|Publication number||US6110643 A|
|Application number||US 08/969,519|
|Publication date||Aug 29, 2000|
|Filing date||Nov 13, 1997|
|Priority date||May 15, 1992|
|Also published as||US5700607, US5928839|
|Publication number||08969519, 969519, US 6110643 A, US 6110643A, US-A-6110643, US6110643 A, US6110643A|
|Inventors||James Rath, William Luong-Gia Tran, Kathy M. Flynn, Vinai Ming Tara, Thomas A. Koes, Vincent J. Nizzo|
|Original Assignee||Morton International Inc|
|Export Citation||BiBTeX, EndNote, RefMan|
|Patent Citations (3), Referenced by (14), Classifications (16), Legal Events (6)|
|External Links: USPTO, USPTO Assignment, Espacenet|
This is a continuation of application Ser. No. 08/749,042 filed on Nov. 14, 1996, now abandoned; which is a continuation of 08/662,816 filed Jun. 12, 1996, now abandoned; which is a continuation of 08/446,391 filed May 22, 1995 now abandoned; which is a division of 08/271,614 filed Jul. 07, 1994, now abandoned; which is a C-I-P of 07/883,436 filed May 15, 1992, now abandoned.
The present invention is directed to a method for forming a multilayer printed circuit board, and more particularly to a method of forming a multilayer printed circuit board in which a photoimageable composition used to print the individual innerlayers forms substantially all of the dielectric material separating the innerlayers from each other.
Multilayer printed circuit boards comprise a stack of individual printed circuit boards or innerlayers separated by dielectrical material. The circuitry of the several innerlayers is electrically connected by bored and plated- through holes. Multilayer printed circuit boards provide circuitry in a three-dimensional array and are therefore advantageously space-saving, relative to individual printed circuit boards, which provide at most two layers of circuitry on a two-sided board.
These printed circuit boards are commonly provided with internal ground and power planes. These internal planes are frequently solid sheets of copper interrupted only by clearance holes (the perforations required for electrically isolating the through hole pattern of the printed circuit board). Ground and power planes provide power voltage and current and ground connections for the components of the multilayer printed circuit. A second function of the ground and power planes is to provide electromagnetic shielding for the multilayer printed circuit board and reduce the electromagnetic and radio frequency interference. Multiple ground and power planes and additional ground planes on the surface layers with the conductive pattern are common.
When components are mounted on a multilayer printed circuit board and mass soldered in place at temperatures on the order of about 275° C. (527° F.), a severe thermal shock is applied to the insulating layers placed between two copper planes, such as the insulating layer between an internal ground plate and ground shield on the surface surrounding the conductor pattern. Frequently, delamination will occur and blisters will form between the ground shield on the surface and the internal ground or power plane. Delamination and blistering have been a problem with multilayers made by a fully additive, semi-additive, or subtractive sequential processes.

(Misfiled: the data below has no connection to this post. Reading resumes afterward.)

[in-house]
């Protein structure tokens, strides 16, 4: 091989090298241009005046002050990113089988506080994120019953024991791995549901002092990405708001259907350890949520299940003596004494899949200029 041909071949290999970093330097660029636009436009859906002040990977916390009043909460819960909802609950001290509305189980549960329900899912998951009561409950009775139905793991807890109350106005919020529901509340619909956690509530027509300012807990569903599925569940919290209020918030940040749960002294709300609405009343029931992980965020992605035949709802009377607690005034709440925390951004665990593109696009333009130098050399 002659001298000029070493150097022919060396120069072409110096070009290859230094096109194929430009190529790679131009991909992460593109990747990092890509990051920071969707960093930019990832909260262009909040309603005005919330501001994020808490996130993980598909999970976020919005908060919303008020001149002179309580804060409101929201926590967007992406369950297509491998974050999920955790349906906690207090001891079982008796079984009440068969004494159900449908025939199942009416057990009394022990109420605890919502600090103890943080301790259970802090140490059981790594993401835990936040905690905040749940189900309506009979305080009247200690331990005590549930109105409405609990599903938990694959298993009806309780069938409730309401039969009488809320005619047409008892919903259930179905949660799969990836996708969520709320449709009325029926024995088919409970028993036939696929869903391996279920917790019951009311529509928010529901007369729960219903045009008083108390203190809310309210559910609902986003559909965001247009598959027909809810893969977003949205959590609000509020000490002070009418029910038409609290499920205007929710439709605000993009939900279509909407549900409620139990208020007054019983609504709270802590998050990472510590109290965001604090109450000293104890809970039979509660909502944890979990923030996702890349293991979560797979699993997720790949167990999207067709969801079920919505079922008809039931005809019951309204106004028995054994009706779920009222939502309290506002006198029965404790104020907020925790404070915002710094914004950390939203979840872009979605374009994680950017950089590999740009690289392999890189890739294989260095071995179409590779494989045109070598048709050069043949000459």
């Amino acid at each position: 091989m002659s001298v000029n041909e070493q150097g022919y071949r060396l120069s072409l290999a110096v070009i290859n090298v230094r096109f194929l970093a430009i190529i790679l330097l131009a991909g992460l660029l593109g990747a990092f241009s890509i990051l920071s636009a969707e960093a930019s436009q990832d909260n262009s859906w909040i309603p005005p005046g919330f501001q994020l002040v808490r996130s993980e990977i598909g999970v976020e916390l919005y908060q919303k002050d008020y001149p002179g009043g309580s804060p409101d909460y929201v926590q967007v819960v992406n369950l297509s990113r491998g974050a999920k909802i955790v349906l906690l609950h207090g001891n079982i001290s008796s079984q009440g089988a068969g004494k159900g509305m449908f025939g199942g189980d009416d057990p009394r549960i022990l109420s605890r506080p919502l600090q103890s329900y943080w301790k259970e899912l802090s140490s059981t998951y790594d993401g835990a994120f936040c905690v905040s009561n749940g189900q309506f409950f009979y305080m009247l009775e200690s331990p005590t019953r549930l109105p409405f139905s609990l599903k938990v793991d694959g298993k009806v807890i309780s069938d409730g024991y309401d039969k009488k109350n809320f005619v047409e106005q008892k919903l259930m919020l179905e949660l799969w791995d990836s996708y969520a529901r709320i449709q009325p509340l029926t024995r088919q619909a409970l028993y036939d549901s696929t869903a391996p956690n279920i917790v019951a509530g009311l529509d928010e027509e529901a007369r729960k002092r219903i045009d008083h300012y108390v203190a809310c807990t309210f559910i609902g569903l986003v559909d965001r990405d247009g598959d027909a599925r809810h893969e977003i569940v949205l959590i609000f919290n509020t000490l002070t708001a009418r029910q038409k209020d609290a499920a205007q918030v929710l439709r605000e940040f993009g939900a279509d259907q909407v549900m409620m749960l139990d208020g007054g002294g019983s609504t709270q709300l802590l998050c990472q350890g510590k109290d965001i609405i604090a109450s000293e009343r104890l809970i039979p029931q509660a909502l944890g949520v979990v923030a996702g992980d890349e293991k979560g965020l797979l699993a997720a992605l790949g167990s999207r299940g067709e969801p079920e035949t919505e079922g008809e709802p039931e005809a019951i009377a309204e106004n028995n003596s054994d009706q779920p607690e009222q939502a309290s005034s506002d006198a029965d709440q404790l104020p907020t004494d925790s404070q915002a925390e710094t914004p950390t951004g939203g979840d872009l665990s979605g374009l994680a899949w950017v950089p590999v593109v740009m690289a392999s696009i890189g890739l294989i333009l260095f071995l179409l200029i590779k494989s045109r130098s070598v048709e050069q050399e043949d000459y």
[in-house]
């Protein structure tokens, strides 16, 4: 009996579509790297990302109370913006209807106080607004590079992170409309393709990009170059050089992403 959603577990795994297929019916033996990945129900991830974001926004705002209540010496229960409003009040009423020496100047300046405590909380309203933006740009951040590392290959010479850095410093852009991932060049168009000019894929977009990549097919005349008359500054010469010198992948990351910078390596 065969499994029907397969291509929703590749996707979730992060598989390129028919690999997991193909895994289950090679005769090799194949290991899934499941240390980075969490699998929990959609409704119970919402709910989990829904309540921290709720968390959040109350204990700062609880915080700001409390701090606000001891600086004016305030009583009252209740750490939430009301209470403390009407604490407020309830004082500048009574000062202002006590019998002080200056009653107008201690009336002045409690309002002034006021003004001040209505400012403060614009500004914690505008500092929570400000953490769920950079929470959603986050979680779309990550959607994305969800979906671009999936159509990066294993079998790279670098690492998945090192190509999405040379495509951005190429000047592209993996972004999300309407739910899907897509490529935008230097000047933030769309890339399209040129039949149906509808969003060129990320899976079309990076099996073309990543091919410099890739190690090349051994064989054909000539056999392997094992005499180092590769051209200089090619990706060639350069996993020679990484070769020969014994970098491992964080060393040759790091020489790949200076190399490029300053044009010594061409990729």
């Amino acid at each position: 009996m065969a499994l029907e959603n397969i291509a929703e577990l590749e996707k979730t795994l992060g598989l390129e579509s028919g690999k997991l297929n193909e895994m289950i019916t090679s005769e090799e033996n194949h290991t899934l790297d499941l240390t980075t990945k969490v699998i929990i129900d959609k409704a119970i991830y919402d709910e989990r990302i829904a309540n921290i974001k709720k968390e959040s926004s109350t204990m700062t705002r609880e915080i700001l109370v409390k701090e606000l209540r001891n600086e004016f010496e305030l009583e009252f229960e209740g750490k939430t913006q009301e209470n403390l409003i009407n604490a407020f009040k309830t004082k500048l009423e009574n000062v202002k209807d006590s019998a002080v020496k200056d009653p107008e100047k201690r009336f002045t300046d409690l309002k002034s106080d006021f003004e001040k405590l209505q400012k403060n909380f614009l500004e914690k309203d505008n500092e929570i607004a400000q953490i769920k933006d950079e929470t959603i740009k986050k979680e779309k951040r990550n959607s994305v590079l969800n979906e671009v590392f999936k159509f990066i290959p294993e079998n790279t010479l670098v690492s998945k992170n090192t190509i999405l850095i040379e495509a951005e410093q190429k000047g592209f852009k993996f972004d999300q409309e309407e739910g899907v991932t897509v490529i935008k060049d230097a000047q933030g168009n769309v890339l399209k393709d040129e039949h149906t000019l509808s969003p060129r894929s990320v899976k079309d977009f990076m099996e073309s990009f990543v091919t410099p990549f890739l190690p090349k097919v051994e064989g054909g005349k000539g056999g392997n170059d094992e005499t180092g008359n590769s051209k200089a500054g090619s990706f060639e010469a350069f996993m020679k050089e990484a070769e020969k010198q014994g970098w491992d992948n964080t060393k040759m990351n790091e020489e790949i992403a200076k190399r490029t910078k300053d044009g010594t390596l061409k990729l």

In a conventional subtractive procedure for forming multilayer printed circuit boards, the innerlayers are formed in the manner of individual two-sided printed circuit boards. A blank board formed of epoxy that is covered on each side with a metal layer, such as copper, is coated on each side with a layer of primary photoresist. The primary photoresist may be coated as a liquid resist or applied as a dry film. The layers of photoresist are exposed to patterned actinic radiation by placing artwork over the photoresist layers and directing light through the artwork to the photoresist layers. Subsequently, the exposed photoresist layers are developed in an appropriate aqueous medium to remove exposed or unexposed portions of the photoresist layers, depending upon whether the photoresist is positive-acting or negative-acting. The metal layer is then etched away in the areas from which the overlying photoresist has been removed. After etching, the remaining portions of the photoresist layers are stripped from the surfaces of the board. In the conventional procedure, the copper surfaces which have been uncovered by the stripping process are then treated to enhance adhesion of the copper to the pre-preg in subsequent steps.
The individual innerlayers are stacked with alternating layers of "prepreg" material, which typically comprises an epoxy/fiberglass composition. The assembly of innerlayers and prepregs is then pressed together and heated. The prepreg material initially flows under the heat and pressure, filling the voids between the innerlayers, and eventually cures under these conditions to form a hard permanent dielectric material separating the individual circuitry layers.
It has been the practice to apply an initial, strongly adherent oxide layer to the copper to enhance the bond between the copper conductive patterns and the insulating layers. The oxide layers are usually applied by immersing the copper surface in hot (40°-110° C.), strongly alkaline, hypochlorite solutions. This immersion produces a black, dendritic oxide layer with a high surface area for adhering to organic films, coatings, and laminated layers. In the printed circuit industry, this oxide is commonly called "black oxide".
To electrically connect the circuitry of the several innerlayers, holes are drilled through the cured assembly. The heat so generated causes an epoxy resin "drill smear" on the inner layer copper surface around the drilled hole prior to the electroless plating of the hole wall. The hole walls are plated to create electrical connections to the inner copper planes. The desmearing and plating solutions dissolve the black oxide surrounding the holes and leave non-adherent rings around the holes. This is known as "pink ring" because of the ring of copper visible in the pattern of black oxide. At the pink ring, the adhesion between the copper plane and the laminated insulating layer over it is reduced. Ionic contamination and the failure of insulation between holes occur where pink ring is found.